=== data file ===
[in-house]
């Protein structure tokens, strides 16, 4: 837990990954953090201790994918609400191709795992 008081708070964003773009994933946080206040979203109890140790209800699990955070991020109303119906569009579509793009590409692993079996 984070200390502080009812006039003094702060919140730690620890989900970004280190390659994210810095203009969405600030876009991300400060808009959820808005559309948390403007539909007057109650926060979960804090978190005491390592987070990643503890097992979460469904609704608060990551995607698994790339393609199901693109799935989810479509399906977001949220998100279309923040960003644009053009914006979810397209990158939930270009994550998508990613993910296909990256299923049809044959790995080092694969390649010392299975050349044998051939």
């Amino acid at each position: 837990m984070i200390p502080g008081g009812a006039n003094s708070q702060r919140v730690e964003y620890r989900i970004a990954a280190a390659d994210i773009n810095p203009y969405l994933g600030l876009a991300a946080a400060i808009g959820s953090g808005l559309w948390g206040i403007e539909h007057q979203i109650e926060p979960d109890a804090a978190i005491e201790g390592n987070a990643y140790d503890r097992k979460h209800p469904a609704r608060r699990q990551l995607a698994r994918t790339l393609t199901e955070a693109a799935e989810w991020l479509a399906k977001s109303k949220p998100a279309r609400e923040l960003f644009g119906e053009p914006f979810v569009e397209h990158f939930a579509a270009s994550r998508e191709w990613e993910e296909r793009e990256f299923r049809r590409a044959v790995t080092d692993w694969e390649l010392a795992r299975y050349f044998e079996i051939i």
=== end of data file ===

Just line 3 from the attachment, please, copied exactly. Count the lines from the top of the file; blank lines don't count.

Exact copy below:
């Amino acid at each position: 837990m984070i200390p502080g008081g009812a006039n003094s708070q702060r919140v730690e964003y620890r989900i970004a990954a280190a390659d994210i773009n810095p203009y969405l994933g600030l876009a991300a946080a400060i808009g959820s953090g808005l559309w948390g206040i403007e539909h007057q979203i109650e926060p979960d109890a804090a978190i005491e201790g390592n987070a990643y140790d503890r097992k979460h209800p469904a609704r608060r699990q990551l995607a698994r994918t790339l393609t199901e955070a693109a799935e989810w991020l479509a399906k977001s109303k949220p998100a279309r609400e923040l960003f644009g119906e053009p914006f979810v569009e397209h990158f939930a579509a270009s994550r998508e191709w990613e993910e296909r793009e990256f299923r049809r590409a044959v790995t080092d692993w694969e390649l010392a795992r299975y050349f044998e079996i051939i």